During the final week before the October 10 deadline for signing bills passed by the state Legislature this year, Gov. Gavin Newsom signed 46 bills supporting public school and college education.  Under his California Comeback Plan, the state budget invests more than ever before in public schools and colleges.

The full plan will cost $123.9 billion.

Newsom turned signing some of the bills into public events. On October 5, he was joined by members of the Legislature and local officials in Fresno for a bill-signing ceremony that celebrated the state’s master plan for early education. The next day, at California State University, Northridge, he led a celebration of the master plan for higher education as he signed a number of bills.

At Sunset elementary school in Fresno, Newsom highlighted the California Comeback Plan’s Pre-K and K-12 education package that includes a framework to achieve universal transitional kindergarten by 2025. The plan reduces class sizes, cutting adult-to-child ratios down from 1 adult for every 24 children to an average of 1 adult for every 12 children.

The plan also invests $1.9 billion to seed college savings accounts beginning in first grade of up to $1,500 for 3.7 million current low-income students, English learners and foster and homeless youth.

“In California, we are committed to transforming our public schools to promote equity, inclusivity and opportunity for every student,” Newsom said before the bill signing commenced.

Among the officials joining Newsom at the Fresno elementary school were Superintendent of Public Instruction Tony Thurmond and Assemblymember Kevin McCarty (D-Sacramento), chair of the Assembly Budget Subcommittee on Education Finance.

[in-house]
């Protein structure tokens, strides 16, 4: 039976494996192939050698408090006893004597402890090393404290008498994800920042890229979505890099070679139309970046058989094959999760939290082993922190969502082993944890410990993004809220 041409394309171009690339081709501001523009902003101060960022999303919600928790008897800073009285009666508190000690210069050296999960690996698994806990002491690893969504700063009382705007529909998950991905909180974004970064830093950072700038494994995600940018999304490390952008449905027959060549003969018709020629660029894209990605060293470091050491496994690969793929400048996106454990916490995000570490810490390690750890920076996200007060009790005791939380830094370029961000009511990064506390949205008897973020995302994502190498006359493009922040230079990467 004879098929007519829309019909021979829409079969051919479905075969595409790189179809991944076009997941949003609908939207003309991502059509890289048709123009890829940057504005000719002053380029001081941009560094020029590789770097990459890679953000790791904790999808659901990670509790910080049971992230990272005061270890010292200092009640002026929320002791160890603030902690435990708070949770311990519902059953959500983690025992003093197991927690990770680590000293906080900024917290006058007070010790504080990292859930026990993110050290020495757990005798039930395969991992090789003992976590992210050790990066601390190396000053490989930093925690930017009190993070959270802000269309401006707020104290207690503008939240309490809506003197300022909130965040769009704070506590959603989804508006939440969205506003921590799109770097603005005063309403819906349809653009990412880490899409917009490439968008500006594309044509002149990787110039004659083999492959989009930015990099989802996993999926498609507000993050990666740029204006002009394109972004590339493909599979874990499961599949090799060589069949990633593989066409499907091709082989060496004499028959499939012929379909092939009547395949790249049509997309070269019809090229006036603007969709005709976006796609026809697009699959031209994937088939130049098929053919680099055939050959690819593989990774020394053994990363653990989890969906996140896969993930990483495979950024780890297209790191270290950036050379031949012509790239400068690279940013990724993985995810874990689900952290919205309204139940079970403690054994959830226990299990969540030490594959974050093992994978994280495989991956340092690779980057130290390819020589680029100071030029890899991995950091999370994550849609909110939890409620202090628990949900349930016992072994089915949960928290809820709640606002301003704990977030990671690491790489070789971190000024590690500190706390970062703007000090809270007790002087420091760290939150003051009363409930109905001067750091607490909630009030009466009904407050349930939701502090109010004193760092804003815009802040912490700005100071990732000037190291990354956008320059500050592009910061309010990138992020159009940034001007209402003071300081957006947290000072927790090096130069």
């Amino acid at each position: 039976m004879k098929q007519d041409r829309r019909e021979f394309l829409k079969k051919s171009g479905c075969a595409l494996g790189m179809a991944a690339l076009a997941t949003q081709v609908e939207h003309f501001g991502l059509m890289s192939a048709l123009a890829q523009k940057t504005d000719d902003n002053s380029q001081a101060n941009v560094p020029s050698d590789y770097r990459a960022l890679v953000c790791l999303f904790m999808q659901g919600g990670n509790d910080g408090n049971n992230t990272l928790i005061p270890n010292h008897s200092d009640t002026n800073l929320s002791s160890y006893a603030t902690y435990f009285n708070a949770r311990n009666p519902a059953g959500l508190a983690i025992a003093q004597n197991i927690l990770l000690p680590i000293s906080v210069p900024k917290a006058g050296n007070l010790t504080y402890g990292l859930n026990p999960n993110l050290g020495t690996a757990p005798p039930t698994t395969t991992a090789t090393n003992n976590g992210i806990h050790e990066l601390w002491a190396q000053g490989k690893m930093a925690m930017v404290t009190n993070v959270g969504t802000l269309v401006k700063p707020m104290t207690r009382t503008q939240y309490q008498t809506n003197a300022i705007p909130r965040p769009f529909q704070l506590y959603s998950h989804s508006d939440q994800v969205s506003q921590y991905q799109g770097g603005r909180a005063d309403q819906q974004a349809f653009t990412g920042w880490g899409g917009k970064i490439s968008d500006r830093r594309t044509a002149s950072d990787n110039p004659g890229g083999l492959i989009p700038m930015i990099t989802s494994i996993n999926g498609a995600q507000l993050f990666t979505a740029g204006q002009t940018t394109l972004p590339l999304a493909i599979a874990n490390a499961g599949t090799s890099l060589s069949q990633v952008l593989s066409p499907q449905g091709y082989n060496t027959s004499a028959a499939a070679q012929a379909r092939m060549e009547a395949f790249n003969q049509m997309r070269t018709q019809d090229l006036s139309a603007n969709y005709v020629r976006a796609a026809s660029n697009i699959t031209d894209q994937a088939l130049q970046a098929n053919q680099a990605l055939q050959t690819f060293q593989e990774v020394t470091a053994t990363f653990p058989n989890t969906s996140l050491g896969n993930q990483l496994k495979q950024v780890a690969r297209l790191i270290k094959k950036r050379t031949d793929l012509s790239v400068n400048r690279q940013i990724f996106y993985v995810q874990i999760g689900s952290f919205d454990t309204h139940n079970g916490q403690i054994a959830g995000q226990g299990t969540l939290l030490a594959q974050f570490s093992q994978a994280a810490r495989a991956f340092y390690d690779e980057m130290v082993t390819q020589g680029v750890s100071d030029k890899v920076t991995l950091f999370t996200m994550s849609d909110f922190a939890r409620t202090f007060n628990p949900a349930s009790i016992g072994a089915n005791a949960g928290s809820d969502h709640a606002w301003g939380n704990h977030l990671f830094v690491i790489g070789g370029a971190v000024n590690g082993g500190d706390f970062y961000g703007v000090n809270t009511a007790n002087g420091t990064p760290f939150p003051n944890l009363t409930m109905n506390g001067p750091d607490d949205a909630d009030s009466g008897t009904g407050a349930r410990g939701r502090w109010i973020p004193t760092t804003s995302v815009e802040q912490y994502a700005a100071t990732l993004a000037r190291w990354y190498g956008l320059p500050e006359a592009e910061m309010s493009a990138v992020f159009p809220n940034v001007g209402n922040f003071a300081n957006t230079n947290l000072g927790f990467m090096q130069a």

“We know from research and from experience that the early years are critical to support a child’s learning and development. Universal Pre-K is California’s opportunity to ensure every child, regardless of background, race, zip code, immigration status or income level, gets the fair start they need and deserve on their path to success,” said Thurmond.

“I’m here to claim that this governor is the best governor in the history of California for early education,” McCarty told a crowded school library of spectators. “We are launching the largest Pre-K for all program through universal transitional kindergarten in the nation. Thank you, Governor Newsom for your unwavering commitment to our youngest learners.”

At Cal State Northridge, the bills that Newsom signed are designed to increase access to higher education for in-state students who would like to attend a school in the California State University (CSU) or University of California (UC) system, create more affordable student housing, particularly for those attending community college, and expand financial aid.

Standing in a gym in front of students, cheerleaders, administrators and state officials, Newsom highlighted his higher education funding plan. According to him, it is the most funding for higher education in California history. The budget has a total funding of $47.1 billion for all higher education entities in 2021-22.

“Californians have thrived at our world class universities for decades, but not everyone has had similar access – today that’s changing. Everyone deserves a shot at the ‘California Dream’ – we’re eliminating equity gaps and increasing opportunities at our universities to make those dreams a reality for more California students,” Newsom said.